In an average week, five people fall into the gap between the train and the platform on the Sydney Trains network.
The terrifying falls - usually involving small children or the elderly - have sparked a trial involving rubber gap filler technology designed and manufactured in Australia.
Acting Chief Executive of Sydney Trains Suzanne Holden said local engineers studied other networks in Australia and overseas to adapt the rubber gap filler technology for Sydney.
"While there's a long way to go, we are confident this technology may be a solution to improving safety and accessibility on some of our problem platforms," she said on Thursday."
The new buffers are being trialled at Sydney's Circular Quay - one of the busiest stations which has one of the highest number of falls.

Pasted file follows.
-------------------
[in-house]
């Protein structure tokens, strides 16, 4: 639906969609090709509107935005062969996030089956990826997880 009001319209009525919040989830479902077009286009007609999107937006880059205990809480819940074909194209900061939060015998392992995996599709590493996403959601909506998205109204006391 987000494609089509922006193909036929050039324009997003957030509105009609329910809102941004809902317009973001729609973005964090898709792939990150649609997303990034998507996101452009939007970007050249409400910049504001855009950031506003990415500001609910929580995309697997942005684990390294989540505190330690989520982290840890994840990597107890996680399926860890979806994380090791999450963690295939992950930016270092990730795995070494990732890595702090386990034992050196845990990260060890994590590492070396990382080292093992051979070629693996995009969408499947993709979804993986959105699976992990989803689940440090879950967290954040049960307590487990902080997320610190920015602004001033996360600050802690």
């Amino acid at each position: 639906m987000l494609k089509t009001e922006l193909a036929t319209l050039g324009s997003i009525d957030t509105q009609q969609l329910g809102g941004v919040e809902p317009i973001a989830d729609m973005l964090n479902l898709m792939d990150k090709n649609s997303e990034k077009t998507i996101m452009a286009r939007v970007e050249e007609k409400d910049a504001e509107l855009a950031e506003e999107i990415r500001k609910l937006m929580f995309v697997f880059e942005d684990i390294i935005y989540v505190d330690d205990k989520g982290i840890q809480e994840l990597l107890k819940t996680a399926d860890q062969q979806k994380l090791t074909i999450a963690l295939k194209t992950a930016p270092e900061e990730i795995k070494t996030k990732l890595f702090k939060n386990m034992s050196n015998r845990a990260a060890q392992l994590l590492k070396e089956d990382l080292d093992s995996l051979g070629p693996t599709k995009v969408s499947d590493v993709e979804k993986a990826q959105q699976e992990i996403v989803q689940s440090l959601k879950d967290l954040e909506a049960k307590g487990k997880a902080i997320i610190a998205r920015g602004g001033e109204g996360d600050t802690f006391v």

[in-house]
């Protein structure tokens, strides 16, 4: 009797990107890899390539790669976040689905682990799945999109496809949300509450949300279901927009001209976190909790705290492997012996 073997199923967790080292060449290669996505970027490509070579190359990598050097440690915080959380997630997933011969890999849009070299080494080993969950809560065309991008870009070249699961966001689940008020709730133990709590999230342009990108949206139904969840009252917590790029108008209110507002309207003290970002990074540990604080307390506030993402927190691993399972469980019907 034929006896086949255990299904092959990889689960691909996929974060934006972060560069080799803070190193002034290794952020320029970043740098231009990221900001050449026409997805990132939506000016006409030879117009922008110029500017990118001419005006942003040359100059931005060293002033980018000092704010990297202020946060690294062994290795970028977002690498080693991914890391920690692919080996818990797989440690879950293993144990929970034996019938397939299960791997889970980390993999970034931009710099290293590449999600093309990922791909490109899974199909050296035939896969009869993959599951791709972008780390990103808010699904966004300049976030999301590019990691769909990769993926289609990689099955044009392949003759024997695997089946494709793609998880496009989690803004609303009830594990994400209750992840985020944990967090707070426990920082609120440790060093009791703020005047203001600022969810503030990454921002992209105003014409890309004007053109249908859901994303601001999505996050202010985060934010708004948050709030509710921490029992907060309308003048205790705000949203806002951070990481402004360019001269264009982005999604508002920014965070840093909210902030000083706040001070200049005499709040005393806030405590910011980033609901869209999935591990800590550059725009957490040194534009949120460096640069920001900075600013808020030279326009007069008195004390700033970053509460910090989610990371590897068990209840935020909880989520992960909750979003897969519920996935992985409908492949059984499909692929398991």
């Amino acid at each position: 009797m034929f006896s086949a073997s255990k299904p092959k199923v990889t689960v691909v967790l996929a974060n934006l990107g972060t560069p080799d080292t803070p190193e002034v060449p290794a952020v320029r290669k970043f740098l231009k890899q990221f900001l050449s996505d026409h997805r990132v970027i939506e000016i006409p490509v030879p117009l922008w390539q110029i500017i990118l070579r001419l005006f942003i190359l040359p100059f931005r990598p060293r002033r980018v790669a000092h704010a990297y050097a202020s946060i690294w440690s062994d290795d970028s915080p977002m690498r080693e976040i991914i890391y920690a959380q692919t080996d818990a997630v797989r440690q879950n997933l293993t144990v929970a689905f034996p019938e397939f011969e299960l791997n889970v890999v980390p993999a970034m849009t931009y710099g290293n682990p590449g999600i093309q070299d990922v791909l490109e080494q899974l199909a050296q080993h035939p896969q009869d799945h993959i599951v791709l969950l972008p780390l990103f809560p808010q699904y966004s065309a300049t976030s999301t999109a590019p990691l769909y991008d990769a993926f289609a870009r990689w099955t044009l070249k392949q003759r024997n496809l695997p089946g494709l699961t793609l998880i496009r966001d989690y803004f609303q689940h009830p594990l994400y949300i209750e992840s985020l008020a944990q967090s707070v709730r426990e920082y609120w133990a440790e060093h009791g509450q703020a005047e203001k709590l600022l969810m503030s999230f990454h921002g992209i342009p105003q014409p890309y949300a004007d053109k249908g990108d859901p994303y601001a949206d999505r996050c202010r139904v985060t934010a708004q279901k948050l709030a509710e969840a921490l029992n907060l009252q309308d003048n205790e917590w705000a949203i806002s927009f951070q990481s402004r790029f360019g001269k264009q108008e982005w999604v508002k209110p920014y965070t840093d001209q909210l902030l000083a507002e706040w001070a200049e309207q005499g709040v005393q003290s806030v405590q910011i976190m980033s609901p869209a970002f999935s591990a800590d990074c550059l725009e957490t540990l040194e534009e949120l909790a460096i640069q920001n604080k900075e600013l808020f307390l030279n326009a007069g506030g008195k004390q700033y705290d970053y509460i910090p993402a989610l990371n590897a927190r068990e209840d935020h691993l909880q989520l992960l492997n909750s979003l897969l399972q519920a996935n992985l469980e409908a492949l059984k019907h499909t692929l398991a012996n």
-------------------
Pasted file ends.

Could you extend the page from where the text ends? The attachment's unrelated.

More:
Transport Minister Andrew Constance said parts of the rail network were more than 165 years old and there was no one-stop-shop solution to preventing falls.
"Every platform has unique properties such as gradients, curves and varying heights, and requires a tailored, engineered approach," he said.
"The results of this trial will help Sydney Trains assess the suitability of using the rubber gap filler technology on other platforms similar to Circular Quay."